Founder/Director bitforms gallery
Steven Sacks is the founder and director of bitforms gallery, considered one of the leading galleries in the world focusing on new media. Founded in 2001, the gallery represents established, mid-career, and emerging artists critically engaged with new technologies. Spanning the rich history of media art through its current developments, the gallery’s program offers an incisive perspective on the fields of digital, internet, time-based, and new media art forms. Supporting and advocating for the collection of ephemeral, time-based, and digital art works since its founding, bitforms gallery artists are in the collections of the Museum of Modern Art, New York; Tate Modern, London; the Solomon R. Guggenheim Museum, New York; the Smithsonian American Art Museum, Washington, D.C.; the National Portrait Gallery, Washington, D.C.; Center for Art and Media (ZKM), Karlsruhe; Centre Pompidou, Paris; Victoria and Albert Museum, London; Stedelijk Museum, Amsterdam; and Borusan Contemporary, Istanbul, among other institutions internationally
Marina Zurkow is an American visual artist based in New York City who works with media technology, animation and video. Some of the less traditional mediums are known to be dinners, life science and bio materials. Her subject matter includes individual narratives, environmental concerns, and reflections on the relation between species, or between humans, animals, plants and the weather. Her artworks have been seen in solo exhibitions at DiverseWorks in Houston Texas and at FACT in Liverpool. Zurkow is the recipient of a Creative Capital grant and has had fellowships from the Guggenheim and the Rockefeller Foundation.
Sara Ludy’s practice investigates the confluence of the physical and virtual. Her works include websites, animation, video, sculpture, and audio-visual performance. Traversing the online virtual world Second Life, Ludy photographs domestic interiors, landscapes, and other scenes that are iconographically familiar, yet feel otherworldly. Alongside this practice, she three-dimensionally renders architectural forms and sculptures, each one imbued with the mysticism of the digital uncanny: a space between what is known and unknown, within reach but just out of grasp.
Pascual Sisto is an artist and filmmaker currently based in New York. Sisto’s workprimarily focuses on video installation and sculpture. Sisto is the recipient of a BFA from the Art Center College of Design, Pasadena, California, and an MFA from the University of California Los Angeles. Sisto also attended the Skowhegan School of Painting and Sculpture in 2011. Sisto is the recipient of the 2012 California Community Foundation Emerging Artist Fellowship and a 2011 ARC Durfee Foundation grant.
The pace of technological progress has accelerated to the point that the future is happening far faster than we could ever have anticipated. Michael Najjar belongs to that contemporary artistic vanguard which takes a critical look at the technological forces shaping the early 21st century. In his photo and video works Najjar approaches art with an interdisciplinary mindset, transmuting the fields of science, art, and technology into visions and utopias of future social structures emerging under the impact of cutting-edge technologies.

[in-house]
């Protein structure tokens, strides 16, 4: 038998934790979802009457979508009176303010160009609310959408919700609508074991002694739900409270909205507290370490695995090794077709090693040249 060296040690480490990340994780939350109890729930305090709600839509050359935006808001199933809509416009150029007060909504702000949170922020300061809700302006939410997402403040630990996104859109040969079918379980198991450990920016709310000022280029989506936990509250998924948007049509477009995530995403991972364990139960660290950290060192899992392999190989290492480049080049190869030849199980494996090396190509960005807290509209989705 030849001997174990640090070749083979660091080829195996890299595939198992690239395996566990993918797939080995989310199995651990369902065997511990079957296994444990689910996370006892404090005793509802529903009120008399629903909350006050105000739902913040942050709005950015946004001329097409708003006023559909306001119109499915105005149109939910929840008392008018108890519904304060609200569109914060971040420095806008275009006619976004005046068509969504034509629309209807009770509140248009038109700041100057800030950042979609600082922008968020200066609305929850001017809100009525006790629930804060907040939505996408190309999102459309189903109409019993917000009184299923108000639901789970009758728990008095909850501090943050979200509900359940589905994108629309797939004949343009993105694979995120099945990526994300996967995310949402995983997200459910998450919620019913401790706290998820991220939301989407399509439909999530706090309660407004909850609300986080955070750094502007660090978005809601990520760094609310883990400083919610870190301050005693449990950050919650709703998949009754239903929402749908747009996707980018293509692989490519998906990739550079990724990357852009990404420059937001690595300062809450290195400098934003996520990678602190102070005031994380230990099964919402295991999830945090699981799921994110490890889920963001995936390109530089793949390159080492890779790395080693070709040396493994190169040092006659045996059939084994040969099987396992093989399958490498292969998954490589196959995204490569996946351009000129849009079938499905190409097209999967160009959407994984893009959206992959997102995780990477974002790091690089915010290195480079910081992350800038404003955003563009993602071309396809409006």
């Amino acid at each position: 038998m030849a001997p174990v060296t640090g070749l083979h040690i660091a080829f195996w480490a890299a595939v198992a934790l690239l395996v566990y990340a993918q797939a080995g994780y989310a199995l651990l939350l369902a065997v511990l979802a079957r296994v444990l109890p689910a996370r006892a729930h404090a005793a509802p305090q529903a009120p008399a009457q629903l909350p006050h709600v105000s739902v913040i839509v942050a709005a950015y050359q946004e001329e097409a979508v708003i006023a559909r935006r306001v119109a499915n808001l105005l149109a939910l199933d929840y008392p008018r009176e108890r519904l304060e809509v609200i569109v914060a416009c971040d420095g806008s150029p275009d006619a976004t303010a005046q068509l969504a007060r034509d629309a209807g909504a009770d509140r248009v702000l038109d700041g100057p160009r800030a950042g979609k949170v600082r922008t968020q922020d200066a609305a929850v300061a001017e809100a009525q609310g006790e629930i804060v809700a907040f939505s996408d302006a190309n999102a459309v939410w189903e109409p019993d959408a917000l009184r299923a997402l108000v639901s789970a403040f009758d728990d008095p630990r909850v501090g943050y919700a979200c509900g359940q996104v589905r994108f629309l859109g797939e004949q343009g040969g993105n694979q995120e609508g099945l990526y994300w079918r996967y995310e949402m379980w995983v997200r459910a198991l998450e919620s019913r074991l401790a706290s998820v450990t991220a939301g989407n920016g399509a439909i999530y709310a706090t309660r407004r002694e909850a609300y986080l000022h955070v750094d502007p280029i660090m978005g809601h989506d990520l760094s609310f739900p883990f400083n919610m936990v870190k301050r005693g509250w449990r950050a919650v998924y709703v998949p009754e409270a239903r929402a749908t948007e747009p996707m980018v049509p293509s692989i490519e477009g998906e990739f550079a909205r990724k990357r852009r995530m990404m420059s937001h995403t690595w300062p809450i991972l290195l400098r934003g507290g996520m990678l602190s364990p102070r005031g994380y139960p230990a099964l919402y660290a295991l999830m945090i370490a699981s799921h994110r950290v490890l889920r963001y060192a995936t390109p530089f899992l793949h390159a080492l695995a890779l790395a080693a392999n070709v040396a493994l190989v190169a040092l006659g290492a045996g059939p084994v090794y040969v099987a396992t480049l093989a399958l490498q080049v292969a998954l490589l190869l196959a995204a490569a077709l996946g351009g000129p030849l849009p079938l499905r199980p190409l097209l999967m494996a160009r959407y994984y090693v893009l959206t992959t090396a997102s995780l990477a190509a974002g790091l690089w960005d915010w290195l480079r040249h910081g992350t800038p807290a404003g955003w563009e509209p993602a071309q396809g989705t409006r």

Born in 1966 in Landau, Germany, Najjar attended the bildo Academy of Arts in Berlin from 1988 – 1993, where he was trained in the practices of conceptional and interdisciplinary art. During this time he discovered the visionary theories of media philosophers such as Vilém Flusser, Paul Virilio and Jean Baudrillard which have markedly influenced his later work.
Claudia Hart (born 1955 in New York, NY) is an artist and associate professor in the Department of Film, Video, New Media, Animation at the School of the Art Institute of Chicago, Chicago, Illinois. She is represented by bitforms gallery, New York. Hart has been active as an artist, curator and critic since 1988. She creates virtual representations that take the form of 3D imagery integrated into photography, animated loops and multi-channel animation installations. Hart's work applies a feminist perspective to a discussion of digital technology and a critique of the media. Much of her work attempts to introduce women into a male-dominated technological culture and condemn the violent impulses of a masculine digital production environment. In her artist statement, Hart says, "By creating virtual images that are sensual but not pornographic within mechanized, clockwork depictions of the natural, I try to subvert earlier dichotomies of woman and nature pitted against a civilized, “scientific” and masculine world of technology. In my own way, I am staging a romantic rebellion against technocratic and bureaucratic culture."
Jonathan Monaghan works across print, sculpture, and video installation. His work challenges the boundaries between the real, the imagined, and virtual. Drawing on a wide range of sources, from science fiction to Baroque architecture, he creates bizarre, yet compelling narratives and imagery with the same high-end technology used in Hollywood or by video game designers. His work has been exhibited internationally, including solo exhibitions at bitforms gallery in New York, Spazio Ridotto in Venice, and Market Gallery in Glasgow. Group exhibitions include New Frontiers at the Sundance Film Festival, The Minneapolis Institute of Art, and Postmasters Gallery.